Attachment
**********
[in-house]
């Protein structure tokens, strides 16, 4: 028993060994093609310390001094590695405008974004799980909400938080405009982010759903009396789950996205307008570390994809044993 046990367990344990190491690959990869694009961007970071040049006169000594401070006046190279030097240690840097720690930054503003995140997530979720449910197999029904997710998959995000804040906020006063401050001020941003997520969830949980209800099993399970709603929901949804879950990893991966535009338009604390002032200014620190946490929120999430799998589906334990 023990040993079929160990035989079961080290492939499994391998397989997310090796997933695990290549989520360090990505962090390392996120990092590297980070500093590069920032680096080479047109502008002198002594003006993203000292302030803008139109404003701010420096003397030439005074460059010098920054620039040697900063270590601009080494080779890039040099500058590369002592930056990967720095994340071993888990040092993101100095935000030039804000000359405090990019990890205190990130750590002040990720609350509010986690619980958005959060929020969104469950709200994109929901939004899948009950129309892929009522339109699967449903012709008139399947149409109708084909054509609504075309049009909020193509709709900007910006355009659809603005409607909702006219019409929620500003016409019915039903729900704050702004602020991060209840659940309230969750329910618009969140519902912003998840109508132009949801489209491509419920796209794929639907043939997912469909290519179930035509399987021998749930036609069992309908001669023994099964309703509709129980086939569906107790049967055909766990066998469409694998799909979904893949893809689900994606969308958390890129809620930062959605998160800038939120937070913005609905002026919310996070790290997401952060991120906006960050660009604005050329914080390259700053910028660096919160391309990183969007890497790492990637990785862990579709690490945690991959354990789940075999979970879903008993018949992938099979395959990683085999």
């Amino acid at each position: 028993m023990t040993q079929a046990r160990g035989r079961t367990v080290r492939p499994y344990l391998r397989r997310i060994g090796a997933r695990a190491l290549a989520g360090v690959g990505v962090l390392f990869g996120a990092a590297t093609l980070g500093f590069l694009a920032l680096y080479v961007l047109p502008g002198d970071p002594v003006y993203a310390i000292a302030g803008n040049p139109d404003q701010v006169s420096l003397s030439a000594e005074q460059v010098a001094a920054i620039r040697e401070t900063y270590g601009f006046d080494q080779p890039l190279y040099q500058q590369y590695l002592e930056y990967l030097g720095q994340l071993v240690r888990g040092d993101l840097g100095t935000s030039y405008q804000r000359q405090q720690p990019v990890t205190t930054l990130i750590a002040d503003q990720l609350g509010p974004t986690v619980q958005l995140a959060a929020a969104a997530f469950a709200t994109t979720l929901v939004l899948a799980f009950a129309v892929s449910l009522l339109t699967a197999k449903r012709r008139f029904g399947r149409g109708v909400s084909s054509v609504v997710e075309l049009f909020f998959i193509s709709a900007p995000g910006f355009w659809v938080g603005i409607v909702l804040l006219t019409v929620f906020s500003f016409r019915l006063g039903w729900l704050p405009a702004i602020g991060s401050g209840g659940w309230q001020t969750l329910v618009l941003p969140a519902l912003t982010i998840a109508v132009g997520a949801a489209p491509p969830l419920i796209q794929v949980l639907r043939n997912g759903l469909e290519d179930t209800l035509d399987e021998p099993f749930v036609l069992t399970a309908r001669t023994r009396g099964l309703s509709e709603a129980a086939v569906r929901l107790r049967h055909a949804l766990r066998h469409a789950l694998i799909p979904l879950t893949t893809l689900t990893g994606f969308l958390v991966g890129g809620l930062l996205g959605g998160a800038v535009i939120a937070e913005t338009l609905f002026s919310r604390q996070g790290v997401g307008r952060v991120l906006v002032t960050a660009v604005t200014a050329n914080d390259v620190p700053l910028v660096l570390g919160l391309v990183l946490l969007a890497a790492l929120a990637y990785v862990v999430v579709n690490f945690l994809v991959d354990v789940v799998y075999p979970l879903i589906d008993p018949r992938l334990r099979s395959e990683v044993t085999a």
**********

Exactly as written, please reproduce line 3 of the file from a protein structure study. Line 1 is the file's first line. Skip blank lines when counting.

């Amino acid at each position: 028993m023990t040993q079929a046990r160990g035989r079961t367990v080290r492939p499994y344990l391998r397989r997310i060994g090796a997933r695990a190491l290549a989520g360090v690959g990505v962090l390392f990869g996120a990092a590297t093609l980070g500093f590069l694009a920032l680096y080479v961007l047109p502008g002198d970071p002594v003006y993203a310390i000292a302030g803008n040049p139109d404003q701010v006169s420096l003397s030439a000594e005074q460059v010098a001094a920054i620039r040697e401070t900063y270590g601009f006046d080494q080779p890039l190279y040099q500058q590369y590695l002592e930056y990967l030097g720095q994340l071993v240690r888990g040092d993101l840097g100095t935000s030039y405008q804000r000359q405090q720690p990019v990890t205190t930054l990130i750590a002040d503003q990720l609350g509010p974004t986690v619980q958005l995140a959060a929020a969104a997530f469950a709200t994109t979720l929901v939004l899948a799980f009950a129309v892929s449910l009522l339109t699967a197999k449903r012709r008139f029904g399947r149409g109708v909400s084909s054509v609504v997710e075309l049009f909020f998959i193509s709709a900007p995000g910006f355009w659809v938080g603005i409607v909702l804040l006219t019409v929620f906020s500003f016409r019915l006063g039903w729900l704050p405009a702004i602020g991060s401050g209840g659940w309230q001020t969750l329910v618009l941003p969140a519902l912003t982010i998840a109508v132009g997520a949801a489209p491509p969830l419920i796209q794929v949980l639907r043939n997912g759903l469909e290519d179930t209800l035509d399987e021998p099993f749930v036609l069992t399970a309908r001669t023994r009396g099964l309703s509709e709603a129980a086939v569906r929901l107790r049967h055909a949804l766990r066998h469409a789950l694998i799909p979904l879950t893949t893809l689900t990893g994606f969308l958390v991966g890129g809620l930062l996205g959605g998160a800038v535009i939120a937070e913005t338009l609905f002026s919310r604390q996070g790290v997401g307008r952060v991120l906006v002032t960050a660009v604005t200014a050329n914080d390259v620190p700053l910028v660096l570390g919160l391309v990183l946490l969007a890497a790492l929120a990637y990785v862990v999430v579709n690490f945690l994809v991959d354990v789940v799998y075999p979970l879903i589906d008993p018949r992938l334990r099979s395959e990683v044993t085999a």